Emily P. Michigan

Class Sizes

Class sizes are getting too big, and are hurting student's education. The students aren't able to concentrate or get enough time with their teacher with the big classes.

Dear Next President,

My name is Emily, and I am a junior at Avondale High School in Michigan. I wanted to share some ideas I had about schools and the large class sizes that make up them. At Avondale High School class sizes are the largest I have ever seen. For example in my first four periods of the day, I have 28 or more students in my classes. I think these large classes are a problem, because it is ultimately hurting the students’ education.

Larger classes can lead to many problems for students. You probably have heard this many times, but I wanted you to hear it from an actual student. Large classes can be difficult especially when the class material is hard to understand. For example, in my AP calculus class, limits are very confusing, but having 30 other confused students makes the concept 30 times harder. According to an article by Jill Jenkins, a teacher who works in this type of situation everyday, large classes causes many disadvantages to the students. She argues, “It can reduce the material the teacher can spend working with each individual student and it can reduce the material the teacher can cover” (Jankins). I agree with Jankins’s idea of large classes being a disadvantage. Since there are so many students, the teacher doesn't get to directly help all of her students. If you think about it, there is one teacher, 30 students, and 60 minutes per class period, so the teacher only has two minutes to speak with each student. Do you think that is enough time to learn a whole lesson, especially at a high school or AP level? As a student I can tell you that it is not. You were a student at one time, and I am sure you would not want to learn a lesson with 30 other students in the class.

Part of the reason that class sizes are so large is because schools have less teachers. Because of the small budget dedicated to schools, schools aren't able to afford the amount of teachers they need. Amanda Litvinov, a writer for National Education Association, wrote “State and district level budget cuts that led to teacher layoffs have resulted in larger class sizes for some, including Melissa Hagen of Phoenix. Last year her junior high science classes ranged from 22 to 30 students per class, but after losing two colleagues, the count shot up to 38 to 41 per class” (Litvinov). Without any money, school districts have to do a lot of layoffs which causes the student to teacher ratio to increase a lot. These sizes are unfair to the teachers that are working because they take on more students, but don't get any more money. More money should be allocated to schools so there can be more teachers with less students per class.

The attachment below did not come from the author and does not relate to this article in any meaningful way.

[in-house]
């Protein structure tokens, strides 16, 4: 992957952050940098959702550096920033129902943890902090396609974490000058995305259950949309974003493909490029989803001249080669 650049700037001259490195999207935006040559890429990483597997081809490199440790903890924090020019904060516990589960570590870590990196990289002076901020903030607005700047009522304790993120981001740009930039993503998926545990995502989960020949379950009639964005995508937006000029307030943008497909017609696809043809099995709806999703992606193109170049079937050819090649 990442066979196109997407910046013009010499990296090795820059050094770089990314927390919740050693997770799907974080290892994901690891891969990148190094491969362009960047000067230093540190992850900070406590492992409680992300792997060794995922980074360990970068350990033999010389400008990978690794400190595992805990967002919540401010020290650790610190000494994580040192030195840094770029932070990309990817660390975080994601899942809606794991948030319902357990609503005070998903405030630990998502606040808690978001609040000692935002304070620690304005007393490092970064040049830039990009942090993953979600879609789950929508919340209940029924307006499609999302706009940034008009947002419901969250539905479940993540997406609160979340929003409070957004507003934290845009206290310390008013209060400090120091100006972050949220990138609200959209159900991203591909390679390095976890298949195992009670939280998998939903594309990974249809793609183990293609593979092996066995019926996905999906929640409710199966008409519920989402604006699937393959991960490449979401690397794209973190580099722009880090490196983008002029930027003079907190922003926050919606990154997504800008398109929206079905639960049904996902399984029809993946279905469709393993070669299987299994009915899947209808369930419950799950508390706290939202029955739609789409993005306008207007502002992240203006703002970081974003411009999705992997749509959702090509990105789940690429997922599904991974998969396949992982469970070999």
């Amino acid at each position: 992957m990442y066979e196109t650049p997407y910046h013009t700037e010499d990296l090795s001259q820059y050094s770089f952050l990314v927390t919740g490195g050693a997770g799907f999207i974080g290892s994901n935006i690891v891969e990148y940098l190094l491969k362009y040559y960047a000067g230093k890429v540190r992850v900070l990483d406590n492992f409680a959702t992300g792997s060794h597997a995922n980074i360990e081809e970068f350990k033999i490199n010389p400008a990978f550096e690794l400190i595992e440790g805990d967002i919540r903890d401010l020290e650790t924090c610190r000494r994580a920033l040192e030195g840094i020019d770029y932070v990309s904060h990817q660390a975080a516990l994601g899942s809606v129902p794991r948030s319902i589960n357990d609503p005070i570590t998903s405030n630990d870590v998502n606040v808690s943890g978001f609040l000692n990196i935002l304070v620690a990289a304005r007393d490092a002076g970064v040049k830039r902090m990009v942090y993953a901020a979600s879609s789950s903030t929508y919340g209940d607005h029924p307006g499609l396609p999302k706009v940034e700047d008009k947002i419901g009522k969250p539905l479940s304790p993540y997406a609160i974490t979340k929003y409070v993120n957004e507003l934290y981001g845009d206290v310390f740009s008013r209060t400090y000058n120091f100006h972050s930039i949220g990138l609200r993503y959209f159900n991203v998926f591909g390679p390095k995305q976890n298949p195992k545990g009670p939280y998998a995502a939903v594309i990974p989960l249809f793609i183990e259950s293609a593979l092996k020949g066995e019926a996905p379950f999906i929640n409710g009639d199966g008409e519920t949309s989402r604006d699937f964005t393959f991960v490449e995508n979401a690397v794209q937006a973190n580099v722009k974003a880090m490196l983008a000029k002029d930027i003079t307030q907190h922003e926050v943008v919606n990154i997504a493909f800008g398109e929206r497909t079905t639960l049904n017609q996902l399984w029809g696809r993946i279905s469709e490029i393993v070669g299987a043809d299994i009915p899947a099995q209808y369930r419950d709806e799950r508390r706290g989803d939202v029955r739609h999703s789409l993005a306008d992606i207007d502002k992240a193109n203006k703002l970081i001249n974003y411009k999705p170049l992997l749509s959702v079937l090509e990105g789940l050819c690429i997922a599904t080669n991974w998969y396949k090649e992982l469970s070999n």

Class sizes are also influencing test scores in a negative way. Grover Whitehurst and Matthew Chingos did a study on different class sizes, and it showed that the test scores in small classes and large classes differed. They claim "The most influential and credible study of CSR (class-size reduction) is the Student Teacher Achievement Ratio, or STAR, study which was conducted in Tennessee during the late 1980s. In this study, students and teachers were randomly assigned to a small class, with an average of 15 students, or a regular class, with an average of 22 students. This large reduction in class size (7 students, or 32 percent) was found to increase student achievement by an amount equivalent to about 3 additional months of schooling four years later" (Whitehurst and Chimgos). Although this study is older, large class sizes are still impacting students today. According to the results, kids with large class sizes are going to fall behind. If only 7 kids can change the test scores by that much, then it would be a huge benefit for schools to lower class sizes. If schools want what is best for their students, then they should definitely lower class sizes.

Some people believe that the success rate in large classes depends on the student and what type of environment they need to work in. According to the article, When It Comes To Class Size, Smaller Isn't Always Better, class sizes should be bigger for some students. The author, Andrew Rotherham, writes that, “It's important to go small for some students, much smaller than we do today, but fine to actually go larger for others. School districts should also consider ways to innovate with technology, different schedules, and different classroom configurations” (Rotherham). I believe Rotherham is right about the fact that some students can work in large groups. However it would be much simpler to just lower class sizes, because it would ultimately fix learning difficulties for almost all the students in the classes. Large class sizes may work for some people, but the majority of students need smaller class sizes to excel in a class.

What do I want you to do about this? I want you, Mr. or Mrs. President, to solve this problem. I want you to suggest to Congress that they make a new law that says classes sizes should be limited to 25 students or less. I also want you to allocate more money to schools, so they can hire more teachers. Fixing this problem is not just going to help me, not just my school, not even just my state; it will help all of our country, the country that you represent. The country will not always be in your hands and if you want it to continue to be great then we need to solve the problem now, so that our country's next generations can be just as strong. I hope that you consider solving this issue.



Avondale High School

AP Lang

Rick Kreinbring's 2016-17 AP Language and Composition students

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